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Hotel News / Accor Hotels / A Club / LeClub Accorhotels / Ibis Hotels / All Seasons Hotels / Etap Hotels / Hotel Industry News / Loyalty Program News / → All Tags
Very big news for Accor Hotels today. The company, which holds Sofitel Hotels and other big European hotels under its umbrella, has announced a reorganization of its hotel brands, particularly in the budget spectrum, as well as a new loyalty program name. Once called the A-Club, the program is now going by the name Le Club Accorhotels. (Yes, Accorhotels is one word like that.) Hmm...we liked A-Club better but oh well.
The biggest change is actually happening with the company's ibis hotels. ibis hotels will become a "megabrand" for Accor with all seasons hotels now going by the name, "ibis styles" and with the Etap hotels going by the name, "ibis budget. Accor hopes to finish this new segmentation by early 2013 with a large-scale communication campaign happening in 2012 to let everyone know about the changes.
Budget Hotels / Ibis Hotels / Etap Hotels / Golden Tulip Hotels / Travelodge Hotels / Holiday Inns / Hotel Hell / → All Tags
You’re headed to Europe and despite all the talk about airline deals, getting there has eaten up a lot of your budget. So you're going to stay on the cheap. Yesterday, we listed our Five Best Budget Brands in Europe so that you will know the best hotels to hit up and what you get for your money.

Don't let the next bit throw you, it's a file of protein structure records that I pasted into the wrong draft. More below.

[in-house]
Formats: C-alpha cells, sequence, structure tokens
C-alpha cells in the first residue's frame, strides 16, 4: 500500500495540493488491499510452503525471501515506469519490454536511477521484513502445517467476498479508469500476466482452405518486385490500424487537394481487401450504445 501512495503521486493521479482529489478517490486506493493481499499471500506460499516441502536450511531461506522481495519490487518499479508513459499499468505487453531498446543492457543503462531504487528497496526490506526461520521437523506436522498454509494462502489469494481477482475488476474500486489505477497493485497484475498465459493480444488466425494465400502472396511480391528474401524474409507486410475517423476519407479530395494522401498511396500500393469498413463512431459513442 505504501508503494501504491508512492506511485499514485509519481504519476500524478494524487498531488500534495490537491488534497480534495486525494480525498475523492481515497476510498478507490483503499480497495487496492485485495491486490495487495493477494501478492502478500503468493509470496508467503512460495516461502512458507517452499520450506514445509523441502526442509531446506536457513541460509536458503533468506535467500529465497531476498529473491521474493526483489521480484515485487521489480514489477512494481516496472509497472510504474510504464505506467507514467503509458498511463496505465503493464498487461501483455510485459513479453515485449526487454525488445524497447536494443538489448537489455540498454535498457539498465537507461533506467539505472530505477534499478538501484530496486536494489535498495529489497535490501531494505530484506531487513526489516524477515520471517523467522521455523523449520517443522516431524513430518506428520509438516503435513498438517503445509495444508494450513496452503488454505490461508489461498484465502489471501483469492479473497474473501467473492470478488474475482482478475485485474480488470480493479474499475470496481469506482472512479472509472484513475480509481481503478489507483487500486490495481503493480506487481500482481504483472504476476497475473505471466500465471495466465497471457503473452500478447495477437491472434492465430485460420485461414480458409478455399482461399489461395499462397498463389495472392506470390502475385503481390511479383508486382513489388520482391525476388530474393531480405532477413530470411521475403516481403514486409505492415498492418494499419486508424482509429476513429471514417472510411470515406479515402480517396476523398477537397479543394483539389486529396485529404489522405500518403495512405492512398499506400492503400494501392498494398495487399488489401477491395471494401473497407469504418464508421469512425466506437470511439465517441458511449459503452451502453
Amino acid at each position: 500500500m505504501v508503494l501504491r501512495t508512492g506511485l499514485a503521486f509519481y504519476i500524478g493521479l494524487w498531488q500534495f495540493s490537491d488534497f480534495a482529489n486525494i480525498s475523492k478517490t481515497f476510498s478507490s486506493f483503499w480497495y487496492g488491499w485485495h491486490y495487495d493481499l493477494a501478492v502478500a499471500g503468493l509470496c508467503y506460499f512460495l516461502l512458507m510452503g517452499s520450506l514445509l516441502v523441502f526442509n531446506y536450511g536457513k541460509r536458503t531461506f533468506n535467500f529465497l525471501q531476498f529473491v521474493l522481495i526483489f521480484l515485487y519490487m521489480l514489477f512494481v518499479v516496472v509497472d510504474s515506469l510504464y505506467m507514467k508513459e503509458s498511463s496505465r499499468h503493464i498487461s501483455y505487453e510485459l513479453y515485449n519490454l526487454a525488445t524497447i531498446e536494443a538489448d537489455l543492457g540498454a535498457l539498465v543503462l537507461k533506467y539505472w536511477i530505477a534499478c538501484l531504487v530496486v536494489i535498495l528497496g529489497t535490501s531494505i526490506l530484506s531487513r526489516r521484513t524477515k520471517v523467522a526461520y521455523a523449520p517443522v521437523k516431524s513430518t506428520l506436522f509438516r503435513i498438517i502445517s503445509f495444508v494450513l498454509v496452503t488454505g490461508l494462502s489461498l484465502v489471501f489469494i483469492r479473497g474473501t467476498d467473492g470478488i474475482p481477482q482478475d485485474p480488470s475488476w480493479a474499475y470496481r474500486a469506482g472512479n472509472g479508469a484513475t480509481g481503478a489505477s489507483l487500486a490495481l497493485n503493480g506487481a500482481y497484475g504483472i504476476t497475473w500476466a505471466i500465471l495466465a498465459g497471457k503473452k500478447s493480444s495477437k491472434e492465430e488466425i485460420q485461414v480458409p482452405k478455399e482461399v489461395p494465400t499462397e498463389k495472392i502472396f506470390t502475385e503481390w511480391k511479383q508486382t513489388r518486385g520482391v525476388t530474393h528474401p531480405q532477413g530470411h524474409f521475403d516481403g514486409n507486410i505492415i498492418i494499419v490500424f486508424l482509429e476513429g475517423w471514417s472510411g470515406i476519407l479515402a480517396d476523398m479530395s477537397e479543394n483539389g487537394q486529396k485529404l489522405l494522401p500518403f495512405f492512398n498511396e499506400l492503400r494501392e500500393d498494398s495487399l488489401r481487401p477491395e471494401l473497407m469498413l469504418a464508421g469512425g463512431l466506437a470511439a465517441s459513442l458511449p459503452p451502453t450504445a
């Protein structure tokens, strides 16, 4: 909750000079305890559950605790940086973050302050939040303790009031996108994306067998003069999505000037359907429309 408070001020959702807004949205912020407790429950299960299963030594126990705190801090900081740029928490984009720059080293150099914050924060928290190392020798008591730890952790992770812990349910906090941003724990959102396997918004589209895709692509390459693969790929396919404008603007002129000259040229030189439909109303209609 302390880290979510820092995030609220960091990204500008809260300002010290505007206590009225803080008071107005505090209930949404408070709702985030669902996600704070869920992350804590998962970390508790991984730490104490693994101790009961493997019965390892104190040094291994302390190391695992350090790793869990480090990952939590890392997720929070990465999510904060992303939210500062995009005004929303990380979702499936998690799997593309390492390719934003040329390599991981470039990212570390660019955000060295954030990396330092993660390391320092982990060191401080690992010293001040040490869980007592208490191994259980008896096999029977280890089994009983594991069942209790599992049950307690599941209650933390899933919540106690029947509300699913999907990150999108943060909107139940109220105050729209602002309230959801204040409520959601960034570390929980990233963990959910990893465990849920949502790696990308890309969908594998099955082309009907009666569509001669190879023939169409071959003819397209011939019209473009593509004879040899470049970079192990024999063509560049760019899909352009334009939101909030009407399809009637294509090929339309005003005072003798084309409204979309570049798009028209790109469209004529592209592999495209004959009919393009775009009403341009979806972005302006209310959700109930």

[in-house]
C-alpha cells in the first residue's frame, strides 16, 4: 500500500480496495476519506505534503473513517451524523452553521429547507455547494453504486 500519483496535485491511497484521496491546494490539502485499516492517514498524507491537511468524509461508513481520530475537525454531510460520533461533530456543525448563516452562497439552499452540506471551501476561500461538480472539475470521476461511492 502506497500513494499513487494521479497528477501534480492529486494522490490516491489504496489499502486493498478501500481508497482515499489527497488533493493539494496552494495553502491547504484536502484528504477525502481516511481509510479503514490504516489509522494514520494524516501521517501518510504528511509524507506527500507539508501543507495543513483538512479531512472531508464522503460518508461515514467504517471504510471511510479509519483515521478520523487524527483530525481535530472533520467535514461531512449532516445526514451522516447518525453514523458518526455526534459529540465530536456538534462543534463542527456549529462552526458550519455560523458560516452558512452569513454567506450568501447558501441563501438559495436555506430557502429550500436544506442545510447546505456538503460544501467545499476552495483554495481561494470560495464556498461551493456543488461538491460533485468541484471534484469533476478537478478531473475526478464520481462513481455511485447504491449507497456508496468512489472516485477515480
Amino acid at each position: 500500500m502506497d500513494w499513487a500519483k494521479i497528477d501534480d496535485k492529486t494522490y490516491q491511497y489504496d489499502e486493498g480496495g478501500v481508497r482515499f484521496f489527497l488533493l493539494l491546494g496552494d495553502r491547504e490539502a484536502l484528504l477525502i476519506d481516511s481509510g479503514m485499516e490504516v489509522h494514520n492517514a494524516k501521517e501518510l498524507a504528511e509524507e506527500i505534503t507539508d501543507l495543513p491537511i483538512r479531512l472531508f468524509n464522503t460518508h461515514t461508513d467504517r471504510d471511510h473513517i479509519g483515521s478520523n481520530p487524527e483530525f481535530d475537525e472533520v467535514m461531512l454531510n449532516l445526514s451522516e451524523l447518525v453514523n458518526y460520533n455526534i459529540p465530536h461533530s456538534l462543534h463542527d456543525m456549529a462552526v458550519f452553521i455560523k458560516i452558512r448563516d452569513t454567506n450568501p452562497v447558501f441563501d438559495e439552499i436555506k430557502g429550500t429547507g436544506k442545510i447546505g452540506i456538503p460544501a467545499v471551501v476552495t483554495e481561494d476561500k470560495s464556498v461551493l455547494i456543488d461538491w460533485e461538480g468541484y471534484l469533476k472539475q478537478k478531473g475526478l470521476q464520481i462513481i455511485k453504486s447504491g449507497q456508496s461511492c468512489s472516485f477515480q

But you also need to know which ones to avoid. Sure, the prices are right at these budget brands but there are times you may want to pay a little more for your peace of mind.
Wheelchair Accessible Hotels / Disabled Access Hotels / Hotel Websites / Europe Hotels / Ibis Hotels / Scandic Hotels / ETAP Hotels / → All Tags
This week our roving correspondent Monica Guy is writing about an oft-overlooked aspect of hotels and travel: disabled access. Monica knows a lot about this subject as she works and travels frequently with Stephen Hawking. However, feel free to chime in with your thoughts and experiences too. Got a question? Let us know and we'll get it answered for you.
For disabled travellers outside of the US, perhaps a better option than designated specially-designed accessible hotels is to go for ordinary hotel chains who take access seriously.
Three cheers in this department go to the Swedish-owned Scandic Hotel chain. They recently won two prestigious awards for their efforts in the field of disabled access. Unlike most chains, they employ a full-time disability coordinator, Magnus Bergland, to advise on access issues and train staff in how to deal with guests with disabilities.
In fact, he not only advises, he makes all new staff get into a wheelchair and follow the 'guest's route' round the hotel, from parking and the reception desk to the room, bathroom and breakfast area. It's only by doing this, he claims, that people gain any sort of understanding as to the difficulties faced by disabled guests.